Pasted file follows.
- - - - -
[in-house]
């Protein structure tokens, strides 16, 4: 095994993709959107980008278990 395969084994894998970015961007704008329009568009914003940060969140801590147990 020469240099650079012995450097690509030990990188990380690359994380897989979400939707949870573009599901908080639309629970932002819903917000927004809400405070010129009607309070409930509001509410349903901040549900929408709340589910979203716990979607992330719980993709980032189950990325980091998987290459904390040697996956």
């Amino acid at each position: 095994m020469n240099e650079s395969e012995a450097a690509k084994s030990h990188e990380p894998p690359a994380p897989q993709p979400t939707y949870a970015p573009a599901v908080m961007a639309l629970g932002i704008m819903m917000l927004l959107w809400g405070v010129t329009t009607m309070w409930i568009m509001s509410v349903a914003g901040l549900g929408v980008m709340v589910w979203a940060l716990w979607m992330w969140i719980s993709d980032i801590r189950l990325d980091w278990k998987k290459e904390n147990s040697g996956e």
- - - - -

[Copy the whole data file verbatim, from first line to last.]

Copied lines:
[in-house]
């Protein structure tokens, strides 16, 4: 095994993709959107980008278990 395969084994894998970015961007704008329009568009914003940060969140801590147990 020469240099650079012995450097690509030990990188990380690359994380897989979400939707949870573009599901908080639309629970932002819903917000927004809400405070010129009607309070409930509001509410349903901040549900929408709340589910979203716990979607992330719980993709980032189950990325980091998987290459904390040697996956």
């Amino acid at each position: 095994m020469n240099e650079s395969e012995a450097a690509k084994s030990h990188e990380p894998p690359a994380p897989q993709p979400t939707y949870a970015p573009a599901v908080m961007a639309l629970g932002i704008m819903m917000l927004l959107w809400g405070v010129t329009t009607m309070w409930i568009m509001s509410v349903a914003g901040l549900g929408v980008m709340v589910w979203a940060l716990w979607m992330w969140i719980s993709d980032i801590r189950l990325d980091w278990k998987k290459e904390n147990s040697g996956e």